Hammer and Rifle
The Militarization of the Soviet Union, 1926–1933
David R. Stone
Marshall Shulman Prize
The Historical Society Best First Book Prize
“Based on extensive research in newly opened Russian archives, this careful study is the best analysis to date of the central role of militarization in the development of state, society, and economy in the U.S.S.R. between the end of the ‘New Economic Plan’ in 1926 and the conclusion of the first ‘Five-year Plan in 1933.’”
“Makes for indispensable reading. It has relevance for economists, military historians, analysts of civil-military relations, historians of the Soviet Union, students of Stalin and Stalinism, the disclosures from the archives a treasure-trove in their own right.John Erickson, ”
—Journal of Slavic Military StudiesSee all reviews...
“Based on prodigious research in newly-accessible Russian archives, Stone’s landmark book makes a significant contribution to our understanding of the advent of the Soviet garrison state. Touching on nearly every significant issue of the period, he deepens, challenges, or modifies many existing interpretations and cuts through the fog of conjecture, theory, and half-truths that still cloaks the era between 1926 and 1933.”
—Bruce Menning, author of Bayonets before Bullets: The Imperial Russian Army, 1861–1914
“An important contribution to the field of Soviet military, economic, and political history.”
—Steven Miner, author of Between Churchill and Stalin and Stalin’s Holy WarSee fewer reviews...
From 1926 to 1933, a vast transformation swept through the Soviet Union, a massive militarization of society that was as powerful and far-reaching as the Revolution itself. In Hammer and Rifle, David Stone chronicles this transformation and shows why it is so central to our understanding of Stalin's emergence and consolidation of power.
While collectivization dramatically altered rural Russia and Stalin ruthlessly secured his control over the state apparatus, a military-industrial revolution remade the USSR into an immensely powerful war machine. As Stone reveals, the militarization of the Soviet economy—marked by a rapidly expanding defense industry, increasing centralized control, and growing military influence over economic policies—was an essential element in Stalin's strong-armed revolution from above.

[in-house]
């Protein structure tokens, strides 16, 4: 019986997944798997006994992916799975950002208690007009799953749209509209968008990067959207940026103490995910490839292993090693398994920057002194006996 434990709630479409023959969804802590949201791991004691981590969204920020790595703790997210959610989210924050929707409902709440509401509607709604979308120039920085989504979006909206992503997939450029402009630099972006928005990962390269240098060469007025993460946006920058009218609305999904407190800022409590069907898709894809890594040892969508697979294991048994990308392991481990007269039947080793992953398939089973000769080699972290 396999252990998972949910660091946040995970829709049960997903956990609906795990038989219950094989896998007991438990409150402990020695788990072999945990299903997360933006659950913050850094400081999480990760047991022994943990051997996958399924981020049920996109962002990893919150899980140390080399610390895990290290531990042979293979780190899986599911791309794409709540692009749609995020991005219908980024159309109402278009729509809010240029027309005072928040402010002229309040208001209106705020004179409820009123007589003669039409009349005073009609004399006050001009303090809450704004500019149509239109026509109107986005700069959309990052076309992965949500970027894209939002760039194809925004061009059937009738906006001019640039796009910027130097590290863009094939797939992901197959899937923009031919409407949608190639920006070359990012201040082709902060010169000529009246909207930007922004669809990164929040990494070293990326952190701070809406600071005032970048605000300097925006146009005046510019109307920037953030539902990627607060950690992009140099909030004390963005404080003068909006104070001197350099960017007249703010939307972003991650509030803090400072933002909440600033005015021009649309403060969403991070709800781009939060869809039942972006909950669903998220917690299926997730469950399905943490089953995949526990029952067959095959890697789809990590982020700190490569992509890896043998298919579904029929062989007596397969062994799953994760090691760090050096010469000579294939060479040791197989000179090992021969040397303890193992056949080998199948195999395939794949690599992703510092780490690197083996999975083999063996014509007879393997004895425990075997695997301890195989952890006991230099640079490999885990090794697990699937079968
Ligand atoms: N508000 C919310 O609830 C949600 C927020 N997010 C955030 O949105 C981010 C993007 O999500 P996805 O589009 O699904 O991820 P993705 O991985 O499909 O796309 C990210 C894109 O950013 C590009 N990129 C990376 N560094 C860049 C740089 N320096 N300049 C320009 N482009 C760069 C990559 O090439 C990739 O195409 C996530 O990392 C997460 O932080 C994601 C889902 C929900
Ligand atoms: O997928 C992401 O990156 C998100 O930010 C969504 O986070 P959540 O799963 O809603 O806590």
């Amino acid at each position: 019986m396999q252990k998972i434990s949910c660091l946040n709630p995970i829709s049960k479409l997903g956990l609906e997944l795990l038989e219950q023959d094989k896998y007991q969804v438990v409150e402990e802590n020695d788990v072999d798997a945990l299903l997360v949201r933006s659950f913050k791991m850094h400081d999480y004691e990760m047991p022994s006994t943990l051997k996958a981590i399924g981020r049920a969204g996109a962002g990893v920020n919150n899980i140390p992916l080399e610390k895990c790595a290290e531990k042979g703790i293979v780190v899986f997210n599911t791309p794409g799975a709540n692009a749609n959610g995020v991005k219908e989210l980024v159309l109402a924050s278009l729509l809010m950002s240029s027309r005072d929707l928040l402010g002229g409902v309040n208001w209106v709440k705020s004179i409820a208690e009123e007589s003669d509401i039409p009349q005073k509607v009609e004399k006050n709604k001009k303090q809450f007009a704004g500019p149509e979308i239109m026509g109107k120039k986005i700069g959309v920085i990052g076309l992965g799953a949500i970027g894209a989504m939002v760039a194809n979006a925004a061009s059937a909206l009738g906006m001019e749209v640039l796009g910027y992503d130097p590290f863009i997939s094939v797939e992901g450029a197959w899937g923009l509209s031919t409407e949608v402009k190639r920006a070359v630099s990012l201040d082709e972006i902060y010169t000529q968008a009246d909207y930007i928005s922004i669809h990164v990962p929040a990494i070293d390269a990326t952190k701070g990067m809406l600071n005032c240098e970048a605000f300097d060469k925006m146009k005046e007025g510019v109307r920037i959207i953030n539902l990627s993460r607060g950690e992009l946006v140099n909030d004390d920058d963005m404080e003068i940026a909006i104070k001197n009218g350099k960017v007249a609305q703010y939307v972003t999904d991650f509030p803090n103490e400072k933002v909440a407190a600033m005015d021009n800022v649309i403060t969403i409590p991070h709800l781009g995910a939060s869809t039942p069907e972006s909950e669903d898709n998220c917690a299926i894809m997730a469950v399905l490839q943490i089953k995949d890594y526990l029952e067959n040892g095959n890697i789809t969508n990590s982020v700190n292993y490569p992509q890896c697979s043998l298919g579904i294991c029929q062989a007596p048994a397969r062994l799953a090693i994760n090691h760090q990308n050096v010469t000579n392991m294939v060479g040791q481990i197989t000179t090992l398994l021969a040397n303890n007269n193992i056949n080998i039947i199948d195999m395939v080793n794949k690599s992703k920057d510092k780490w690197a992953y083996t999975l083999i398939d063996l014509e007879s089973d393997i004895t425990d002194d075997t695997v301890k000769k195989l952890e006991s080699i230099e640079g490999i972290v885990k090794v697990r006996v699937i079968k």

Spurred by the Bolsheviks' unrelenting suspicions of other nations, the Soviet state embraced rearmament and military preparedness as its guarantee for national survival. Soviet military thinkers, Stone shows, pushed for a ruthlessly centralized economy—one requiring total integration of state and society—as the necessary means for achieving victory in future wars. The result was an ever upwardly spiraling defense budget and increasing military domination of civilian society.
Stone demonstrates how this domination emerged, evolved, and entrenched itself. But he also suggests that this military-industrial revolution, theoretically designed to protect the Soviet Union's national security, instead nearly destroyed it at the beginning of World War II. The rigid and inflexible economy that resulted ultimately undermined the Soviet state itself, destroying from within much of what it had tried to defend.
Based on unprecedented use of new archival sources, Stone's study also provides a cautionary tale about civil-military relations in an increasingly dangerous world. As such, it should appeal to readers well beyond those interested in Russian and Soviet history.